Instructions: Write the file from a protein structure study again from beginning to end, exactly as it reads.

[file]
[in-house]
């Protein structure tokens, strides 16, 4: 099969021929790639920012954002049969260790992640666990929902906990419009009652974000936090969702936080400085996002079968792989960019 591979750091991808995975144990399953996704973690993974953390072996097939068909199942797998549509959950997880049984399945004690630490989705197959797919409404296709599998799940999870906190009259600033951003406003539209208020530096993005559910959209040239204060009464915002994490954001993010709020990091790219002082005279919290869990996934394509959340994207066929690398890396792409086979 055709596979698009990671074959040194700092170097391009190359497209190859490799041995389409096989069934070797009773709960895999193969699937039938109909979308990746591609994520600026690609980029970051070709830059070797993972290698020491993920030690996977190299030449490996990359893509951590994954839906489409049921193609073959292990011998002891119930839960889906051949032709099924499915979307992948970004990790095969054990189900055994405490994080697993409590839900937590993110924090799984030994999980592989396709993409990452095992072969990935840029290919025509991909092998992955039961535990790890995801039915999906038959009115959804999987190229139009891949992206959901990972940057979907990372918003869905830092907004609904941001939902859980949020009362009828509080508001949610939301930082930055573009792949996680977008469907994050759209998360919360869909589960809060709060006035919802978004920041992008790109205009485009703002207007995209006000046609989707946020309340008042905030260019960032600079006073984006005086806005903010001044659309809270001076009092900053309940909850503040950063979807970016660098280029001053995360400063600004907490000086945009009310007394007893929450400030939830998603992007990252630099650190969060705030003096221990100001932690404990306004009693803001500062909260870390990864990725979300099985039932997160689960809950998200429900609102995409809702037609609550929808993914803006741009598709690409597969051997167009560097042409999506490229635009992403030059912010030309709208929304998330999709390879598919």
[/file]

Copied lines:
[in-house]
């Protein structure tokens, strides 16, 4: 099969021929790639920012954002049969260790992640666990929902906990419009009652974000936090969702936080400085996002079968792989960019 591979750091991808995975144990399953996704973690993974953390072996097939068909199942797998549509959950997880049984399945004690630490989705197959797919409404296709599998799940999870906190009259600033951003406003539209208020530096993005559910959209040239204060009464915002994490954001993010709020990091790219002082005279919290869990996934394509959340994207066929690398890396792409086979 055709596979698009990671074959040194700092170097391009190359497209190859490799041995389409096989069934070797009773709960895999193969699937039938109909979308990746591609994520600026690609980029970051070709830059070797993972290698020491993920030690996977190299030449490996990359893509951590994954839906489409049921193609073959292990011998002891119930839960889906051949032709099924499915979307992948970004990790095969054990189900055994405490994080697993409590839900937590993110924090799984030994999980592989396709993409990452095992072969990935840029290919025509991909092998992955039961535990790890995801039915999906038959009115959804999987190229139009891949992206959901990972940057979907990372918003869905830092907004609904941001939902859980949020009362009828509080508001949610939301930082930055573009792949996680977008469907994050759209998360919360869909589960809060709060006035919802978004920041992008790109205009485009703002207007995209006000046609989707946020309340008042905030260019960032600079006073984006005086806005903010001044659309809270001076009092900053309940909850503040950063979807970016660098280029001053995360400063600004907490000086945009009310007394007893929450400030939830998603992007990252630099650190969060705030003096221990100001932690404990306004009693803001500062909260870390990864990725979300099985039932997160689960809950998200429900609102995409809702037609609550929808993914803006741009598709690409597969051997167009560097042409999506490229635009992403030059912010030309709208929304998330999709390879598919």